In 1904 George Ellery Hale, seeking clearer skies than existed near his native Chicago, obtained support from the newly formed Carnegie Institution of Washington to found the Mount Wilson Solar Observatory in the San Gabriel mountains near Pasadena, California. Hale was determined to push beyond the descriptive astronomy of earlier generations to understand the internal physics of the Sun and the stars. In pursuit of this goal, stellar telescopes soon followed the initial solar telescopes on Mount Wilson, each the largest in the world at the time of its construction. First light on the 60-inch was in 1908 and first light on the 100-inch Hooker telescope was in 1917.
Mount Wilson and Palomar
The Mount Wilson telescopes transformed astronomy and astrophysics. It was with these that Shapley mapped the globular cluster system of the galaxy, Hubble discovered the expanding universe, Baade first recognized the phenomenon of stellar populations, and Adams, Joy, Sandage, and others established the empirical basis for theories of stellar structure and evolution. Striving to push deeper into the universe, in 1928 the Carnegie and Mount Wilson astronomers persuaded the Rockefeller Foundation to fund a 200-inch telescope on Palomar Mountain. Title was given to the California Institute of Technology, which joined with Carnegie to form the Mount Wilson and Palomar Observatories (a partnership that lasted until 1980). First light on the Palomar Hale telescope was in 1949.
Las Campanas Observatory
Carnegie astronomers had long wanted an observing station in the Southern Hemisphere that would give them access to the Magellanic Clouds and the center of the Milky Way. So while construction of the Palomar Hale telescope was still ongoing, The Las Campanas Observatory–located at a superb site high in the southern reaches of Chile's Atacama Desert–was established in 1969. First light on the 40-inch Swope telescope was in 1971 and it was soon followed by first light on the 100-inch du Pont telescope in 1977. In 1986, as light pollution encroached from the Los Angeles basin, day-to-day operation of the historical telescopes on Mount Wilson was transferred to the Mount Wilson Institute, and Las Campanas became Carnegie's principal observing site. The newest additions there, the twin 6.5-meter Baade and Clay reflectors, saw first light in 2000 and 2002, respectively. In 2015, construction at Las Campanas started for the Giant Magellan Telescope (GMT), Carnegie’s latest contribution to cutting-edge giant telescopes. First light for GMT is expected in 2029.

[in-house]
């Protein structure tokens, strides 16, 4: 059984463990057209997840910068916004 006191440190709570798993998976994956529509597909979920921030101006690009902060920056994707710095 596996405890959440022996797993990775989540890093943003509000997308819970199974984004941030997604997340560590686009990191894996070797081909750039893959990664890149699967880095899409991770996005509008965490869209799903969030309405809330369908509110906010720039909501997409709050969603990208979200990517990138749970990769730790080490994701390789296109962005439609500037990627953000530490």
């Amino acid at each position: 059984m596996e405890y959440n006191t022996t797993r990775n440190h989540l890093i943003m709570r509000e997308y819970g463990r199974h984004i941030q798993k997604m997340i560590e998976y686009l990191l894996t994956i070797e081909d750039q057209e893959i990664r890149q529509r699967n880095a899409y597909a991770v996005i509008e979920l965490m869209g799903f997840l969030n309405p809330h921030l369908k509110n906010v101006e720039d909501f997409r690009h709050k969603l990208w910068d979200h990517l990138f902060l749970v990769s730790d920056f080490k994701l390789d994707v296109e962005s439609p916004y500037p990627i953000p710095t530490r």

Santa Barbara Street
The main offices of the Carnegie Observatories continue to be located on Santa Barbara Street in Pasadena, California. Though a succession of earthquakes in the 1980s felled many of the early buildings, such as the original machine and optical shops, the original 1912 office building still stands because it was one of the first buildings to have steel rebar included in its thick cement walls and the basement levels. This office building, designed by Myron Hunt, was intended to be fireproof because a fire at Harvard College in 1764 had destroyed a massive amount of the College’s observing equipment and records. The Hunt building and a wing added in the 1960s house most of the scientific and support staff as well as an extensive library and photographic plate collection. The most recent buildings, completed in 1994, contain a lecture hall, conference room, machine shop, and electronics and instrumentation labs. In 2020, one of the campus garages was converted into the state-of-the-art VizLab, an immersive visualization display system with 35 2D- and 3D-capable flat panels in the shape of a cresting wave, that enables the visualization of data so that it can interrogated and interpreted in ways that help astronomers discover how our universe works.
Andrew Carnegie establishes the Carnegie Institution for Science, then called the Carnegie Institution of Washington, with a $10 million gift.